3 min read
Man at home reading newspaper

Establish Marketing Habits

We all have habits. Some good and some bad. The Internet is filled with articles about the importance of habits, how to establish habits, which habits make you more productive and so on.

I want to talk about small businesses establishing some marketing habits. Repetitive activities that are easy to perform but are essential to business growth.

We've been told that anyone can establish a new habit in 21 days. However, I've recently discovered some refreshed data on this subject. It appears that it actually takes about two months, or more specifically 66 days on average for people to start a new behavior that becomes automatic to them. Read more about that here in a fantastic article by James Clear.

Regardless of whether you're someone who needs 21 days or 66 days or somewhere in between, if you are responsible for running a business or handling the marketing for a business I bet you'd agree that it's not a long time for something that could greatly benefit your organization.

When talking about this subject it's hard not to mix in sales and customer service activities, so I'm trying hard to keep this focused on marketing activities. To that end, I've broken down my list into three broad categories:


There's tons of great information available today that is very easily accessible. This could be in the form of articles (my personal favorite), books, audio-books or even podcasts. I'll keep podcasts in the "read" category for now, even if that feels a little odd to some of you. The point is, what are the resources that are available about your industry or your client's industry? Choose your medium of choice and determine how you can read (or listen) about that for 15-20 minutes EVERY, SINGLE, DAY. It's not that hard. Trust me, I'm super busy, you're super busy, we are all super busy. I'm not talking about reading a new book every month (although, that's not a bad idea either). I'm talking about selecting some resources and picking a few times each day that you can focus on consuming the information they provide. Work it into your morning routine, or your lunch routine, however you can.

Catherine Winter writes in 10 Benefits of Reading: Why You Should Read Every Day several wonderful reasons. And while I agree with each of these, I'm focused on knowledge - gaining knowledge about my industry, my competition, my audiences needs - and stronger analytical thinking skills as "marketing" reasons to read every day.

The marketing world is changing at break-neck pace. The only way to stay on top of trends is to read daily.


This is a hard one for most people. I know that most of my team members really struggle with this. Also, I realize that this may not be ideal for some business owners. However, this is a must for marketers these days. You need to write about your business, write about how you operate daily, how you communicate with clients and partners. Darius Foroux says it perfectly too in one of his 5 reasons Why A Daily Writing Habit Improves Your Life. Writing improves your persuasion skills. Isn't that a primary goal of marketing? I think it is. Write. It helps improve your communication skills and it challenges you.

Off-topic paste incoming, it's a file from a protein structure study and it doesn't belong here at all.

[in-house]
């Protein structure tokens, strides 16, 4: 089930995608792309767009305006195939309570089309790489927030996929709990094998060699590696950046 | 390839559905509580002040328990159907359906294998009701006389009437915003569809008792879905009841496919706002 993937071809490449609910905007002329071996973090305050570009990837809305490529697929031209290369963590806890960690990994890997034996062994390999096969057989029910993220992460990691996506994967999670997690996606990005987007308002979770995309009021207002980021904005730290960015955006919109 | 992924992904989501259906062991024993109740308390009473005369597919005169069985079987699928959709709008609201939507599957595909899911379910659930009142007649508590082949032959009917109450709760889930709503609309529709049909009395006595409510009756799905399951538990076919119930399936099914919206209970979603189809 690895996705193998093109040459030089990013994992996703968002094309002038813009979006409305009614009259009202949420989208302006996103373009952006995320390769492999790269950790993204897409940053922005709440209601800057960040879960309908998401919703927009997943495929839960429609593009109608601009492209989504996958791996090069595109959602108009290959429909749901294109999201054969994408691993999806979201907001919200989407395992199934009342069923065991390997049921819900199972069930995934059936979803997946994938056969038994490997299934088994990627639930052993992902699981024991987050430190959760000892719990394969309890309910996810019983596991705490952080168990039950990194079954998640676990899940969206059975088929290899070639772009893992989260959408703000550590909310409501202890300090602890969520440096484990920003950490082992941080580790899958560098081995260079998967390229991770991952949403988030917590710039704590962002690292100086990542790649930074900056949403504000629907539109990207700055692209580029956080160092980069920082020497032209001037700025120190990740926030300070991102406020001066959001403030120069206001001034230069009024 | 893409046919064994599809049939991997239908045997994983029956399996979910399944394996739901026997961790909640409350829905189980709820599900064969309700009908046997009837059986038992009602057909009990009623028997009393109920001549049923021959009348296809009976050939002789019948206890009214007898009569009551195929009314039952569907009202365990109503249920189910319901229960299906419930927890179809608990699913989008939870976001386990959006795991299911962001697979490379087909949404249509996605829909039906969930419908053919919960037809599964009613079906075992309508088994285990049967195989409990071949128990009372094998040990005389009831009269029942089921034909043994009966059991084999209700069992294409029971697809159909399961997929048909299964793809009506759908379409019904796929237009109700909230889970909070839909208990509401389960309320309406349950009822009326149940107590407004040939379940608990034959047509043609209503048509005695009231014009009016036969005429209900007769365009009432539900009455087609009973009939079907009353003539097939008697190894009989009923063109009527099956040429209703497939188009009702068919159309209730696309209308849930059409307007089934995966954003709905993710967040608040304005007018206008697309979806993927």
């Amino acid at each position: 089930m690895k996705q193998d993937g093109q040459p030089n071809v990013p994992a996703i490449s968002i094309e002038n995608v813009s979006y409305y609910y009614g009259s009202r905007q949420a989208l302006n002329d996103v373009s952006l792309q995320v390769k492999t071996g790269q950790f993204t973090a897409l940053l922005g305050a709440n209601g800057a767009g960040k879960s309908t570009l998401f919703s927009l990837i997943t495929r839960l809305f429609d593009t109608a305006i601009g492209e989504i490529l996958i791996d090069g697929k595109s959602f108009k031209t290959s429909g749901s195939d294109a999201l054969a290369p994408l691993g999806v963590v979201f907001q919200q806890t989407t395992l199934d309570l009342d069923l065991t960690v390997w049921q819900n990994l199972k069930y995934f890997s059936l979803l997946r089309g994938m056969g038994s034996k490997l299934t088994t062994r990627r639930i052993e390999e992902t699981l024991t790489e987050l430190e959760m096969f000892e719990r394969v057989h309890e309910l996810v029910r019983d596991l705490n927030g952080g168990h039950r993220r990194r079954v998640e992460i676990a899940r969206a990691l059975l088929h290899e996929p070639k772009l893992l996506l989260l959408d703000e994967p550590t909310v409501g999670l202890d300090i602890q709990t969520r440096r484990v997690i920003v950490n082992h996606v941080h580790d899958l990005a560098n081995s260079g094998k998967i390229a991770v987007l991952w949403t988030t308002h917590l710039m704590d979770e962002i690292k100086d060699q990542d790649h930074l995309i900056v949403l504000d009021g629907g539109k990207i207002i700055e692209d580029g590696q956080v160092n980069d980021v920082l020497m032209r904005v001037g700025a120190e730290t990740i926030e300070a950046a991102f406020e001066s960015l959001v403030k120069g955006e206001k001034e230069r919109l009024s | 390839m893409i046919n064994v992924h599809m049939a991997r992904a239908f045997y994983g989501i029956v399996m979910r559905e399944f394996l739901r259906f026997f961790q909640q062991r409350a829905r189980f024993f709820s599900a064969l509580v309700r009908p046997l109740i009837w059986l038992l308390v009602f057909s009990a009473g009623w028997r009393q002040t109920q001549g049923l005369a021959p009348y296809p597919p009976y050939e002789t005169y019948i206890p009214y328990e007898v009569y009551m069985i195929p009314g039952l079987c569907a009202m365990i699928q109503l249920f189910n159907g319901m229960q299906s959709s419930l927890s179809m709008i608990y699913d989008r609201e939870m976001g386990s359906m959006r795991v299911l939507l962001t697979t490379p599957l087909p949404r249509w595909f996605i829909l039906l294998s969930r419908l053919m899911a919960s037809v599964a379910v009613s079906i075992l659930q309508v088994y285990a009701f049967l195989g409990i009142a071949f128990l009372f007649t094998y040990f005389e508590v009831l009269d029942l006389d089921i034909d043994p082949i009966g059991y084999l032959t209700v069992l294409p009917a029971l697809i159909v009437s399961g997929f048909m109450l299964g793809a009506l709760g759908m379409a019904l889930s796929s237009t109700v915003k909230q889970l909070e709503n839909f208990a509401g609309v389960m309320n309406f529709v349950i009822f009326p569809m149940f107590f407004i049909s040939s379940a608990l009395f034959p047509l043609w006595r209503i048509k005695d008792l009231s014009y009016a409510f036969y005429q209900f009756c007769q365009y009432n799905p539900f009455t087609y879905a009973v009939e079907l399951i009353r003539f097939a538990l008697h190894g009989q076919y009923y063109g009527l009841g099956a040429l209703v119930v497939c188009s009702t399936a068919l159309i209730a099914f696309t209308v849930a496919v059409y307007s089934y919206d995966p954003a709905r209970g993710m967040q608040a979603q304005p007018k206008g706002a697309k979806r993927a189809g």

The issue here is, how and when to write. Unlike reading, I don't think you can set aside a specific amount of time each day for this. You do need to do it daily, I argue, so try to figure out how this is possible. You can load various tools on your devices where you can take notes, store ideas you want to explore further later. Then determine how often you want compose this writing into something bigger. If you want to share your thoughts on social media, then perhaps that can be done daily. If you want to write blogs, then you may need to write sentences or paragraphs at a time, then set aside a little more time weekly to compile those all into one larger piece.

Marketers are communicators. Write daily so you can keep your skills sharp. 

Social Media Management

This is a little easier than reading and writing, although it combines both those skills. Set aside time each day to create social posts, read your competitor's posts and respond to people on social media.

Love it or hate it, social media is here to stay...for a while longer at least. If you are in marketing, you need to embrace it. Sometimes it's hard to stop what you're doing and jump onto your channels. I suggest setting times or periods throughout each day - i.e. a morning time and an afternoon time - when you can perform certain activities on social media. 

There are tons of tools to help you monitor social activity as well as create and distribute posts. I've discovered that people seem to be able to maintain their personal social activities with no problem, but they don't do as good a job with their professional social media.

If you're a marketer, you have to be paying attention to social media at all times. Work it into your daily routine and you'll be more productive with it and it will make a bigger difference in your organization.